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What accounting requirements are there in the Philippines?

The accounting standards in the Philippines are adopted by the Philippines Financial Reporting Standards Council (PFRSC) and approved by the Securities and Exchange Commission (SEC). The PFRSC has formed the Philippines Interpretations Committee (PIC), which issues implementation guidance on the Philippines Financial Reporting Standards (PFRSs).

The Philippine Financial Reporting Standards (PFRSs) and Philippines Accounting Standards (PASs) are the accounting standards in the Philippines and are primarily composed of the International Financial Reporting Standards (IFRS). The PFRSC adopted most IFRS, in some cases with modifications, and in other cases, the latest update to the IFRS has not yet been implemented.

The PFRS apply to all societies with public accountability:

  • Entities whose securities are listed in a public market or are in a process of listing
  • All financial institutions including: banks, insurance companies, security brokers, pension funds, mutual funds, investment banking entities
  • Public utilities
  • Other economically significant entities defined as total assets in 2004 of at least 250 million pesos (USD 5mn.) or liabilities of at least 150 million (USD 3mn.)

The IFRS for SMEs was adopted in the Philippines as of January 1st 2010 and is called the Philippines Financial Reporting Standards for SMEs (PFRS for SMEs). In 2009, the Philippines SEC defined an SME as an entity if:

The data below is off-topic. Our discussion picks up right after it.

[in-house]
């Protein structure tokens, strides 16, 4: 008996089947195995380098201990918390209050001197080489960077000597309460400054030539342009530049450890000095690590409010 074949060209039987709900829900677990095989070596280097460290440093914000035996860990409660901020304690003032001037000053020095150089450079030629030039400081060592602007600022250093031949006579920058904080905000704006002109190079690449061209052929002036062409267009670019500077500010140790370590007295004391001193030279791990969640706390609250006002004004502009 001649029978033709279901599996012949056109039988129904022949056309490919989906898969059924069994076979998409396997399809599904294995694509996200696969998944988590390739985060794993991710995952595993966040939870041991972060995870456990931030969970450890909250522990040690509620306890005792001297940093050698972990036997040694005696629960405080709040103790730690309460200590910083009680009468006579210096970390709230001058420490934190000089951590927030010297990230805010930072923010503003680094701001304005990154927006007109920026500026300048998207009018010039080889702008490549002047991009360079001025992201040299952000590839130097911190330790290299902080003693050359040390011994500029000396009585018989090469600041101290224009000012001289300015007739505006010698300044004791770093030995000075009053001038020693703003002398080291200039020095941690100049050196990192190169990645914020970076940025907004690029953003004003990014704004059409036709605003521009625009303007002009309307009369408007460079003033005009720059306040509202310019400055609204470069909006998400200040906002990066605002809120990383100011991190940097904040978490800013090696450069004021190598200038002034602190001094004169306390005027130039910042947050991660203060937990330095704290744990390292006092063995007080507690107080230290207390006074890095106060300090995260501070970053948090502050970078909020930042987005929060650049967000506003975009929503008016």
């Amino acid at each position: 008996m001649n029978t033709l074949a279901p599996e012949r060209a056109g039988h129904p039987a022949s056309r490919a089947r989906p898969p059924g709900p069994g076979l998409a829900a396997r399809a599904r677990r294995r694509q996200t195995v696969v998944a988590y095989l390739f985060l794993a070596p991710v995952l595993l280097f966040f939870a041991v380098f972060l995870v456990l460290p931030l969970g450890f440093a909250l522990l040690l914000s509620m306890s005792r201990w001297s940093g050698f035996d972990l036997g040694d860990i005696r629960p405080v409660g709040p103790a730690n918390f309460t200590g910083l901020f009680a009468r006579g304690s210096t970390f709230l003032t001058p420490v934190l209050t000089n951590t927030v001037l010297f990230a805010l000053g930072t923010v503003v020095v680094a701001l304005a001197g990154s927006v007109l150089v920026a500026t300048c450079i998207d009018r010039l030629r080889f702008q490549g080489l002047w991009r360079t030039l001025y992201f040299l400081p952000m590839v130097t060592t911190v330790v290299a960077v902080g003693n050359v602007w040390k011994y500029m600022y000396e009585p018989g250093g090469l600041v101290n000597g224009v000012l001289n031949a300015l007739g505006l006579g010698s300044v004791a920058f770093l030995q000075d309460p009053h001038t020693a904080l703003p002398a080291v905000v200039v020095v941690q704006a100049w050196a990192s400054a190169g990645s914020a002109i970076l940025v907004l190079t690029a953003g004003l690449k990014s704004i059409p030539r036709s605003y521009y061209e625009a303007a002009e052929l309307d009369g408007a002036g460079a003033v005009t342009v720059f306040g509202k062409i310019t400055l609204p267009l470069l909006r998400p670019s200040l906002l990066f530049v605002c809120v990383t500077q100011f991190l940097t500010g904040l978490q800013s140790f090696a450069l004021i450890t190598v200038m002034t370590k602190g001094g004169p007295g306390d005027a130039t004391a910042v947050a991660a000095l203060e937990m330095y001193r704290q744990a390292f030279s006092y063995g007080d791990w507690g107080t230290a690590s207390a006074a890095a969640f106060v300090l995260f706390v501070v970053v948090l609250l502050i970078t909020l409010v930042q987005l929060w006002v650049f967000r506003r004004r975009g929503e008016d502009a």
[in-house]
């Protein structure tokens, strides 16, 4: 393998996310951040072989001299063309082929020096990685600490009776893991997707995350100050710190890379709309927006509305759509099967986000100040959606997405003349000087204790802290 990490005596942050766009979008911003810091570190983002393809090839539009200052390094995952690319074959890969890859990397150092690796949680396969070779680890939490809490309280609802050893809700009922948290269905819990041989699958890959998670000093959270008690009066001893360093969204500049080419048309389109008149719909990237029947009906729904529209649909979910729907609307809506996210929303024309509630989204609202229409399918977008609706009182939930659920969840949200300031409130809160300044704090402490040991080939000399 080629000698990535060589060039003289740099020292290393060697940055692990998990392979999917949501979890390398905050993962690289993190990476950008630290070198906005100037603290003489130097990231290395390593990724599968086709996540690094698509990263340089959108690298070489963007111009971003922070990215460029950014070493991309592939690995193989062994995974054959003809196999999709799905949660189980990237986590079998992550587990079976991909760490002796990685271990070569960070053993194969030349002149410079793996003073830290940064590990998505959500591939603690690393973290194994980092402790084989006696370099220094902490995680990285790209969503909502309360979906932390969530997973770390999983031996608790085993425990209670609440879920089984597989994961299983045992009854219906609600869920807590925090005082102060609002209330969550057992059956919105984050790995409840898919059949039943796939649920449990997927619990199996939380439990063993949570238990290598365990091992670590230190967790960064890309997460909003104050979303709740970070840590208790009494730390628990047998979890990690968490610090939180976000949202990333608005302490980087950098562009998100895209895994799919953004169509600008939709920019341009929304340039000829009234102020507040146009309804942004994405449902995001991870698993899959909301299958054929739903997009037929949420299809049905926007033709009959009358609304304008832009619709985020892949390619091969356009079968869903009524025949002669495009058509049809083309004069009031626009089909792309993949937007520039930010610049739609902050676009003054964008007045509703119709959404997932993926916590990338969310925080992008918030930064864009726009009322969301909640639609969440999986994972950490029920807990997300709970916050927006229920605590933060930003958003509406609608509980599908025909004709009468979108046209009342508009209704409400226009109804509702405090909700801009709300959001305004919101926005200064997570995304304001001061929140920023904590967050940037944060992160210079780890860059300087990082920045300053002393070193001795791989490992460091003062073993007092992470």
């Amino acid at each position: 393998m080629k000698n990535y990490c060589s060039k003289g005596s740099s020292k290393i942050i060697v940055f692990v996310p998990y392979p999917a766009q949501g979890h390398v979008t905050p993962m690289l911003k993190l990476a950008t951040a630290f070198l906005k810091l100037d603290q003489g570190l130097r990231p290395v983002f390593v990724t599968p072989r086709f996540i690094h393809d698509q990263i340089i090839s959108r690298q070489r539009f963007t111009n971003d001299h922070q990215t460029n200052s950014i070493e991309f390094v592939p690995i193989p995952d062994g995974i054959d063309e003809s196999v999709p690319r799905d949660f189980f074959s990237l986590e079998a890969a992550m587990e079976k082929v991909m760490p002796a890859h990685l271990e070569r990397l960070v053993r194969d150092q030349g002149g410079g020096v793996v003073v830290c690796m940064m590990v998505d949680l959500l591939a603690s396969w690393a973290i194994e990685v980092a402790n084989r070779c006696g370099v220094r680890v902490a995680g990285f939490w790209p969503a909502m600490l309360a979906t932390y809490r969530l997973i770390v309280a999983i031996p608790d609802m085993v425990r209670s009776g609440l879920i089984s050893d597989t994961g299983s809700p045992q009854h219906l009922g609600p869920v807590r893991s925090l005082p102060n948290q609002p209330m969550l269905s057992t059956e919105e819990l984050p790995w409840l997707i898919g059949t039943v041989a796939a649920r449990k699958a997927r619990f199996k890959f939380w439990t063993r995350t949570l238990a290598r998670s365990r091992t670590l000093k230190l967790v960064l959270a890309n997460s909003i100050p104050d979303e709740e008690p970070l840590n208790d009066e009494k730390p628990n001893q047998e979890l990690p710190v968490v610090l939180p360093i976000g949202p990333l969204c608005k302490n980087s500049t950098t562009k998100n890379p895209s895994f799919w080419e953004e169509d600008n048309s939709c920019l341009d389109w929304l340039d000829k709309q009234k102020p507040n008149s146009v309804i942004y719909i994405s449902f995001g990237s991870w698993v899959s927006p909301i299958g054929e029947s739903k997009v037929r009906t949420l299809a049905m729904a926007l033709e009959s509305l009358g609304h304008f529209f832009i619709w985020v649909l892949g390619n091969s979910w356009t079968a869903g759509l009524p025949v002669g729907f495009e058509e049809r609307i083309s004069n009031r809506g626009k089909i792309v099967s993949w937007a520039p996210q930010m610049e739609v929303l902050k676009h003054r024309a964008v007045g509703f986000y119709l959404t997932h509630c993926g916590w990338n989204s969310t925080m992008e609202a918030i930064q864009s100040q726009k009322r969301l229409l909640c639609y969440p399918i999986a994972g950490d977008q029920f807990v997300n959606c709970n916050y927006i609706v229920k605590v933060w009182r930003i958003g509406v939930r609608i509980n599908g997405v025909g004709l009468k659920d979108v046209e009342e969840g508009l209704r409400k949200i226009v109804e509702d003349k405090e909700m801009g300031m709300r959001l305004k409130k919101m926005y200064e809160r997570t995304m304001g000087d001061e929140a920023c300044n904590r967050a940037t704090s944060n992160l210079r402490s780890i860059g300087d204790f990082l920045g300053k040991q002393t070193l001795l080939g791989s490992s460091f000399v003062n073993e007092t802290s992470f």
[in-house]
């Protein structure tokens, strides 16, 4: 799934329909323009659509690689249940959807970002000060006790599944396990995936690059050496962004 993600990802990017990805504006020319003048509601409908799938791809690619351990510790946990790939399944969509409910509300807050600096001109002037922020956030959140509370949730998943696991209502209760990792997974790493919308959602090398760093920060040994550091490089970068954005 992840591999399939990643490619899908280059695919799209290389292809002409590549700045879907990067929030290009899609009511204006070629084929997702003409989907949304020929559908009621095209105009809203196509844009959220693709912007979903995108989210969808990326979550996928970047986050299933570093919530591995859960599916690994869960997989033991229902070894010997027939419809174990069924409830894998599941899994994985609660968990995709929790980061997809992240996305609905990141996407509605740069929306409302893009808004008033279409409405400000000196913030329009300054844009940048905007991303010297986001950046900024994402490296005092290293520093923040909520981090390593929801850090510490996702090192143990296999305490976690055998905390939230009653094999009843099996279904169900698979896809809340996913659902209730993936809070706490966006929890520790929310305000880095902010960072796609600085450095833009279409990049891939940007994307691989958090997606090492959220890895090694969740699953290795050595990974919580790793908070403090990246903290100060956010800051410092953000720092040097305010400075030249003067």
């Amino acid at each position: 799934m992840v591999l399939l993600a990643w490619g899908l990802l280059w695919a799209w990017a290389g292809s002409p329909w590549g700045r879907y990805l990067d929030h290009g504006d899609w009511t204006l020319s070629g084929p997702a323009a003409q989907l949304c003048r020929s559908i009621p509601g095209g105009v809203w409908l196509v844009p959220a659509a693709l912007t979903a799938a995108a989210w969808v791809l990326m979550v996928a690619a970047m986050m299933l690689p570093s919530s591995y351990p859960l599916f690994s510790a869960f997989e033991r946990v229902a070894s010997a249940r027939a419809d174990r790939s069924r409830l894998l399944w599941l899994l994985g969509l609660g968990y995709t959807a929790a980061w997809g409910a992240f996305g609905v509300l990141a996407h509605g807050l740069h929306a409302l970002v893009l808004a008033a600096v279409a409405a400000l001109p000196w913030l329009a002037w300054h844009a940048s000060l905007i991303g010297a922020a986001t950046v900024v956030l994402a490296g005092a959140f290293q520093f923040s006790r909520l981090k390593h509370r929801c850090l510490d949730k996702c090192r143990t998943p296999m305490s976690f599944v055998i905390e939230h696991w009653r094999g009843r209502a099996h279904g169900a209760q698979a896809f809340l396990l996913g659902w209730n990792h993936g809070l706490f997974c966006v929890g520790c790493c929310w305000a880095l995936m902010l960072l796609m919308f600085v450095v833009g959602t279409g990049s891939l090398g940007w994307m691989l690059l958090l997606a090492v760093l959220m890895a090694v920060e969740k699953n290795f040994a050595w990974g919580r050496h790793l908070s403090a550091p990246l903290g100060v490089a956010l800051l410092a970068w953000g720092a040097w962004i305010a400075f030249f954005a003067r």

• The entity has total assets of between P3 million and P350 million or total liabilities of between P3 million and P250 million
  • It is not required to file financial statements under SRC Rule 68.1
  • It is not in the process of filing its financial statements for the purpose of issuing any class of instruments in a public market
  • It is not a holder of a secondary license issued by a regulatory agency, such as a bank (all types of banks), an investment house, a finance company, an insurance company, a securities broker/dealer, a mutual fund and a pre-need company; and
  • It is not a public utility

For more information on the situation of the Accounting Standards in the Philippines, click here.

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